Rummaging through the well-supplied Yankee encampment, Stanley was sure the battle must be over. At one stage, Johnston himself had openly berated a young officer for allowing his men to become distracted by the temptations of an abandoned enemy encampment. Quickly realising the effect of his outburst on the men, he relented by taking a tin cup, having it filled with liquor and drinking their health. Later on he would be seen chinking this tin cup against the rows of drawn bayonets to encourage his rapidly tiring troops. Indeed, Johnston would be one of the first Civil War generals to ‘lead from the front’ - with tragic consequences for the Southern cause.
So Stanley was wrong, and by the time the attack recommenced, the Northerners had brought up some guns, adding a deep bass roar to the rip-crack of musketry, stopping the Southerners in their tracks. It was no doubt with some relief that they were ordered to lie down in order to fire back. But the enemy fire increased its intensity, making the immobile Southerners cower under its weight, and they began to find it impossible to motivate themselves to return fire. Stanley saw several companions who tried to face the storm get cut down. The only way out was up, and perhaps realising this the officers all together ordered the men forward in a rush, giving them little time to think of the danger as they had been able to do while clinging to the ground.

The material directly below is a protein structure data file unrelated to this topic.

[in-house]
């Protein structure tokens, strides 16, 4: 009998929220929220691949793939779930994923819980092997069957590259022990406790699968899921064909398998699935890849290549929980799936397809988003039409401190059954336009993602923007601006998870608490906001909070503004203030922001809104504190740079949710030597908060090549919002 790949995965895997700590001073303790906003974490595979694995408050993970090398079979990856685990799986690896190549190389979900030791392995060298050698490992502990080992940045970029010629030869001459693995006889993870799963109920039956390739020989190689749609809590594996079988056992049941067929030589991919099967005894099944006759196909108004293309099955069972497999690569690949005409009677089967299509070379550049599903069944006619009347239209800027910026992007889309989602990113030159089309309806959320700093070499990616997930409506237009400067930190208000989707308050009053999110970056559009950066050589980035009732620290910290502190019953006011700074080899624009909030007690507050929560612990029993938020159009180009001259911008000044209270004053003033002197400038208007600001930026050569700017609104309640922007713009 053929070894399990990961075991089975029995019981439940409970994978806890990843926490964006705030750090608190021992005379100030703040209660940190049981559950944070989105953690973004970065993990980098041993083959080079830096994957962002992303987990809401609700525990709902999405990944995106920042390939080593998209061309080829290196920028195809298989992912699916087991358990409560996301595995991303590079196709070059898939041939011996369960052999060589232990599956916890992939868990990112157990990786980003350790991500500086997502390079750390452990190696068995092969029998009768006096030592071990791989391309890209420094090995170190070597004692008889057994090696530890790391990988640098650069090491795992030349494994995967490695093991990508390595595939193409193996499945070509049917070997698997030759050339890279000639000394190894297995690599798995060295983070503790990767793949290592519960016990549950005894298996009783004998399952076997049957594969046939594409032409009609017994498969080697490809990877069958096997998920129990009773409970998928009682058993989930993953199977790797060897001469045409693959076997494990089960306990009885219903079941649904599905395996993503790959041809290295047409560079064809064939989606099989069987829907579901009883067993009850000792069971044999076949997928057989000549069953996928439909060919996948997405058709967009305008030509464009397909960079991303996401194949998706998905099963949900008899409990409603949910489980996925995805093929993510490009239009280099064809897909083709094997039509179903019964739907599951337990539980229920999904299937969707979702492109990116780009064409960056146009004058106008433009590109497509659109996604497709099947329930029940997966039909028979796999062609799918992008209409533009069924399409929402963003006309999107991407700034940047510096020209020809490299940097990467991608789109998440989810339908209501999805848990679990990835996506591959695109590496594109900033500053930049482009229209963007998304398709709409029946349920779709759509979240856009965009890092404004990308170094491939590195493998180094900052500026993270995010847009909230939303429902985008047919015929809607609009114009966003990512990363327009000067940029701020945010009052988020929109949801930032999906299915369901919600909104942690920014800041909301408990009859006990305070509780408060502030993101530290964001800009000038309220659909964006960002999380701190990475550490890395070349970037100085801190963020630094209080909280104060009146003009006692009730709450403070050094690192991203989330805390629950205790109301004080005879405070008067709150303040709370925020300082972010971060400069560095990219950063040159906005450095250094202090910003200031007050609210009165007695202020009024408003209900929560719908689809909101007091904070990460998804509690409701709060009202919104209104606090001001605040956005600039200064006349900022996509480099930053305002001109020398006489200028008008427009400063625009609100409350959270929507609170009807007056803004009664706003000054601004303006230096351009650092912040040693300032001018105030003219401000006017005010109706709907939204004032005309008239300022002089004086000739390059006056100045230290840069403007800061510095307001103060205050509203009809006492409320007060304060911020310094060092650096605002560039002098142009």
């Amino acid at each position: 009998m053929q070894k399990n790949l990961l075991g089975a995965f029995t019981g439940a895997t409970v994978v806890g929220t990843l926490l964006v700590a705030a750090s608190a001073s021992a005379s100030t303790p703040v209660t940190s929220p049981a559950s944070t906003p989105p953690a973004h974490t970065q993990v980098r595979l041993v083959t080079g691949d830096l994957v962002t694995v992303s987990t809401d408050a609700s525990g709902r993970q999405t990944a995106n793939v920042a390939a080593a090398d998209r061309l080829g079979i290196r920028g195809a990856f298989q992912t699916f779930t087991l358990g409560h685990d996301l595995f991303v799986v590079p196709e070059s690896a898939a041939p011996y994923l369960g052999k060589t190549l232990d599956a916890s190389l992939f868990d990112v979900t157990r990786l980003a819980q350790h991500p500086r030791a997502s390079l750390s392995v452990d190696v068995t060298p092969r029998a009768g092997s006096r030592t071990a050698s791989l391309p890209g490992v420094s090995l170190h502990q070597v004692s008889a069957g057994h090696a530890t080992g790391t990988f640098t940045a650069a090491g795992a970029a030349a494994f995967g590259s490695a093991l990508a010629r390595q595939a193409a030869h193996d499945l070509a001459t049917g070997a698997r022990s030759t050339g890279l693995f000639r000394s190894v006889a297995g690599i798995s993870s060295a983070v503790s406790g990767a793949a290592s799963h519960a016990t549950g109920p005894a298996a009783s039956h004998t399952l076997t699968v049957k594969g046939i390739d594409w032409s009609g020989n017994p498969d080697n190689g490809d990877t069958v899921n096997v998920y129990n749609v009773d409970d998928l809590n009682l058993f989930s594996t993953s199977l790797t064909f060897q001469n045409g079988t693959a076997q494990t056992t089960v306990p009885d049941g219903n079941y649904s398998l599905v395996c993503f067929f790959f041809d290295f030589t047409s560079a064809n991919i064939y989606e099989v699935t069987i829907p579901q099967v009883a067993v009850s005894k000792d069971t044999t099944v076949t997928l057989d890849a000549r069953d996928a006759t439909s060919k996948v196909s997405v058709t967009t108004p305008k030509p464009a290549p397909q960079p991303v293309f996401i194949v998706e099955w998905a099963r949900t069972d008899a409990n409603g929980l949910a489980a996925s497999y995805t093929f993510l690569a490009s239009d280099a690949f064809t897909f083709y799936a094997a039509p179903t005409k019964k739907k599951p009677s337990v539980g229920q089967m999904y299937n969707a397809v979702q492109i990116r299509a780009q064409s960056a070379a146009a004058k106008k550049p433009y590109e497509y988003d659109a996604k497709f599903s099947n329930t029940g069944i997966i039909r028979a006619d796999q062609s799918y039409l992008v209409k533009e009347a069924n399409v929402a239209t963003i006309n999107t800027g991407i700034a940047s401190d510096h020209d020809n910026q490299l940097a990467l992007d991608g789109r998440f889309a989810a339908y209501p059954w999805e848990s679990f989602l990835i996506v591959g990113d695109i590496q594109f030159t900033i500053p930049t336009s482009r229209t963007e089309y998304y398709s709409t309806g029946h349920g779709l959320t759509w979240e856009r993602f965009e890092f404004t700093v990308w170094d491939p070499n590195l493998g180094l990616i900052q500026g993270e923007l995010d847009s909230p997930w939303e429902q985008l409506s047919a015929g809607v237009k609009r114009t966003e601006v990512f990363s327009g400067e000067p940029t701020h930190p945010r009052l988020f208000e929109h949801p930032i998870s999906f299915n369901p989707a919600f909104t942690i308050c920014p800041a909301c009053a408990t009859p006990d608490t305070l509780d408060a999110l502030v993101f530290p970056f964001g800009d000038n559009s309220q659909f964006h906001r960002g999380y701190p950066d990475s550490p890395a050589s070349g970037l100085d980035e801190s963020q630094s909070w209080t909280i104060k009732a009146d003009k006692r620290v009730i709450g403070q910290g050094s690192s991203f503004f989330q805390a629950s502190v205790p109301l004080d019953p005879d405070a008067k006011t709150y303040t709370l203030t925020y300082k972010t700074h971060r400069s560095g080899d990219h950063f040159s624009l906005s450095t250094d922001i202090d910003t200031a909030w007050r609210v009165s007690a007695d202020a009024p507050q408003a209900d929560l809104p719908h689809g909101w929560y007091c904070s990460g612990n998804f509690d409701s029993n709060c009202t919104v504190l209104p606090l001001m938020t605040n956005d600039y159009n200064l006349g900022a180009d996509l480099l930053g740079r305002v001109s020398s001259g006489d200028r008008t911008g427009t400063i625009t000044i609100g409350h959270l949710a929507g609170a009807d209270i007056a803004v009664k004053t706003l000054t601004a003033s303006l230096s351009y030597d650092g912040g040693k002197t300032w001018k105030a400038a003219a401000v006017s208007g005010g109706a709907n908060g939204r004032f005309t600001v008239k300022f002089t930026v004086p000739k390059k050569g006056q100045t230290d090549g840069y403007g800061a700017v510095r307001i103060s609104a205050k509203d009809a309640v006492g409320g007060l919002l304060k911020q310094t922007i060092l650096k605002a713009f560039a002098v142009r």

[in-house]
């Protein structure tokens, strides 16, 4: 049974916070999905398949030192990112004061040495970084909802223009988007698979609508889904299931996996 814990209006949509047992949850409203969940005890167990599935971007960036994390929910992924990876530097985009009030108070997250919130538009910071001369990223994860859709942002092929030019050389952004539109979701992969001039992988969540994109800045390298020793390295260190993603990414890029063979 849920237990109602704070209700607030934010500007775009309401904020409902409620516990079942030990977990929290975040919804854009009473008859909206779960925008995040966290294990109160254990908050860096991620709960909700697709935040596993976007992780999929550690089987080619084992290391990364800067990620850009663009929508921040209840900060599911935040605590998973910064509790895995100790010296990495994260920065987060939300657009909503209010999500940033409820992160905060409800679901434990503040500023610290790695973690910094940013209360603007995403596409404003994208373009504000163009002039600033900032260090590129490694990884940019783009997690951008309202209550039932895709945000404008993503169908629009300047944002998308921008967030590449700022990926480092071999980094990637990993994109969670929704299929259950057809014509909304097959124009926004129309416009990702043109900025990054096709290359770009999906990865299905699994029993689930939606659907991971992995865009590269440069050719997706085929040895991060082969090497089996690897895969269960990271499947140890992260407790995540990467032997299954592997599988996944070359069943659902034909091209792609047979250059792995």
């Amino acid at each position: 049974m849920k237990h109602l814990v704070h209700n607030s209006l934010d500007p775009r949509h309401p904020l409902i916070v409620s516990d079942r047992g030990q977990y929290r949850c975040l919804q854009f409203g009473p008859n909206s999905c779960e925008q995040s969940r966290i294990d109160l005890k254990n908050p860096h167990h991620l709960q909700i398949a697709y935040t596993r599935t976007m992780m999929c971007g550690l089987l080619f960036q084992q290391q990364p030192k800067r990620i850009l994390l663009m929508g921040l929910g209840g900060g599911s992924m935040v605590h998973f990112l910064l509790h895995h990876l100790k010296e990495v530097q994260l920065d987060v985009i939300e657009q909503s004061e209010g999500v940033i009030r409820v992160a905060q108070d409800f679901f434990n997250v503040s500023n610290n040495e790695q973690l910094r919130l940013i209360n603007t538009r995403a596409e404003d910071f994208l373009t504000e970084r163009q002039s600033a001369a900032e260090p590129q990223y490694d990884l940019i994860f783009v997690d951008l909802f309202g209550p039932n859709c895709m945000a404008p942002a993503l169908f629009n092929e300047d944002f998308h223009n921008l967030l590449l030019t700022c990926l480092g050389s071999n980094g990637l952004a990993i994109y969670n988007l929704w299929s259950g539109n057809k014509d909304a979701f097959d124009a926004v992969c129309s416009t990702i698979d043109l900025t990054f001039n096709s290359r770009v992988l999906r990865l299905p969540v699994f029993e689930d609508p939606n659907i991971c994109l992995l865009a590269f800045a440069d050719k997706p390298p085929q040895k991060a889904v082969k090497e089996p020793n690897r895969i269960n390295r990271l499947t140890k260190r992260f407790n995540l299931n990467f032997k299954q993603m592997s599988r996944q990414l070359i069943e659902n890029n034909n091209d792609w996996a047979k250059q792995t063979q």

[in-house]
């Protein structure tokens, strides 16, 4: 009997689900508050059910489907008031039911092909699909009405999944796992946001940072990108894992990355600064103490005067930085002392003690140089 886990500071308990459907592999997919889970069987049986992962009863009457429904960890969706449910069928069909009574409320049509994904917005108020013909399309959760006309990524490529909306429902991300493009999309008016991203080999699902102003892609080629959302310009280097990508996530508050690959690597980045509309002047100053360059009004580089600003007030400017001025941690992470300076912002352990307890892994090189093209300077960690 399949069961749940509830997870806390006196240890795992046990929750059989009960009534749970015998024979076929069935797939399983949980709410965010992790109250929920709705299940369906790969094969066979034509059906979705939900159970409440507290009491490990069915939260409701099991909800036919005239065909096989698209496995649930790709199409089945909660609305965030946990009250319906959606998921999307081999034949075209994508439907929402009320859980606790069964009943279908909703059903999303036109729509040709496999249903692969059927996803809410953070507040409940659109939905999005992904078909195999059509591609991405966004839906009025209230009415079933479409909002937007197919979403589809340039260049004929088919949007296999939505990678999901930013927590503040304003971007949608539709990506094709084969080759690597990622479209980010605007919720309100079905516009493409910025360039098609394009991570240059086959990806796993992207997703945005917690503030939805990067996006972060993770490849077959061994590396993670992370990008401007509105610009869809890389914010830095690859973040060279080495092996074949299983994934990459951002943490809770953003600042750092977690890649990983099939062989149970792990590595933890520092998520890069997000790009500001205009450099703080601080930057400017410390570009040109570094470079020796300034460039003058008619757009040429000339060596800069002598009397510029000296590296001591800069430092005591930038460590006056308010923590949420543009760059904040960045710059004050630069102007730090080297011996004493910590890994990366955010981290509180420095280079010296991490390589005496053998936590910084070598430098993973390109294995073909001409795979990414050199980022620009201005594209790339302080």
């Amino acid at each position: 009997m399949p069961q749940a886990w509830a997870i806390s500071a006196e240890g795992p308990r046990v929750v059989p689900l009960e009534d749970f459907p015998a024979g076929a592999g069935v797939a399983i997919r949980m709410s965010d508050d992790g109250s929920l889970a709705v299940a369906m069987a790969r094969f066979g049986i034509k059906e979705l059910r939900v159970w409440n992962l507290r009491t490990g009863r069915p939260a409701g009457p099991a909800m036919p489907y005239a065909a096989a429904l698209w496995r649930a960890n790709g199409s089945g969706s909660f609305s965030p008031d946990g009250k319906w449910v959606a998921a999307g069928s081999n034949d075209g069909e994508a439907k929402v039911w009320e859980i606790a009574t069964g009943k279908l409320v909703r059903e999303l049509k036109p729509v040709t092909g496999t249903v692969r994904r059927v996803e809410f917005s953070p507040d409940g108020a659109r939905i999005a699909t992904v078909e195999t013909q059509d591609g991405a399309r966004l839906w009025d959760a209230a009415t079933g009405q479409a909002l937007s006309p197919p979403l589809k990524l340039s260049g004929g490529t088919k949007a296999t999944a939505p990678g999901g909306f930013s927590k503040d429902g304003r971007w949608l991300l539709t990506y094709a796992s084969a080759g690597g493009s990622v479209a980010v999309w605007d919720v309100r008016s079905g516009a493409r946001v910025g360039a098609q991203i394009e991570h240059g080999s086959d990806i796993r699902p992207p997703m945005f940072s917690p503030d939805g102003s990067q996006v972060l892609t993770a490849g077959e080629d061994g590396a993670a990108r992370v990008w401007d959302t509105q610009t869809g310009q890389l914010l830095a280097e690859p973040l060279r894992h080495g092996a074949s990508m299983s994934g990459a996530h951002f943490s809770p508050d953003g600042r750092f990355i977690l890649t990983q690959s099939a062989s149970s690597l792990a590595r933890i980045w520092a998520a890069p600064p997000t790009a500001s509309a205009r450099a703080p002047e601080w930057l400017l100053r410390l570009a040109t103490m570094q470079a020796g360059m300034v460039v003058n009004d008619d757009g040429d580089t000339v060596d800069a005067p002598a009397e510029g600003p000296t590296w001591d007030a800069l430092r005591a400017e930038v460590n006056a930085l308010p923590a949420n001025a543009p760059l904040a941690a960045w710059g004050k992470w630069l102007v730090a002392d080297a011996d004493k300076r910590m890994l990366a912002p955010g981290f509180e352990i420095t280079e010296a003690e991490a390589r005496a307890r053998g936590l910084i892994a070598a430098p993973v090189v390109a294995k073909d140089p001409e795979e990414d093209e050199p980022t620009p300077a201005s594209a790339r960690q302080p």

Henry Parker got hit. Stanley heard him cry out pathetically, "Oh, stop, please stop a bit! I have been hurt and can't move!" He saw that Henry's foot had been smashed. They didn't stop then, but not much further on the Dixie Grey’s colour-bearer realised he was alone. He turned to the men to encourage them with the stark fact that he was unhurt. Again, the line surged forward. Their yelling started up all over again, and the Union line flew at the double quick, as Stanley for the second time felt the exultant joy of winning and staying unhurt. But when he reached the second Union camp, he was knocked flat and fell stunned to the ground. He found later – he was not sure how long it took him to recover his senses - that a minie ball had hit the clasp of his belt, denting and cracking it. By this time, ravenous hunger had taken hold of him, and he ate freely from his haversack. It was about 10:00 o’clock in the morning.
Nonchalance or Overcompensation?
General Sherman had convinced himself a major Southern attack was not going to come. Months earlier, he had been heavily criticised in the Northern press after his very outspoken views on what force would be needed to win in the West had been reported by a hostile politician. Perhaps he was now overcompensating. And perhaps, when he realised his error, he might have had a flashback to a painful incident from his days soldiering in old California, when he first came across hot chilli pepper, and, wrongly taking it for tomato sauce, took a good mouthful. Sherman’s boss was equally surprised: General Grant was taking breakfast at the Cherry Mansion, with its pleasant view of the wide Tennessee River, when the concussion of the Confederate artillery interrupted, telling him that all of his plans now needed major - and urgent - overhaul.
A Mathematical Mind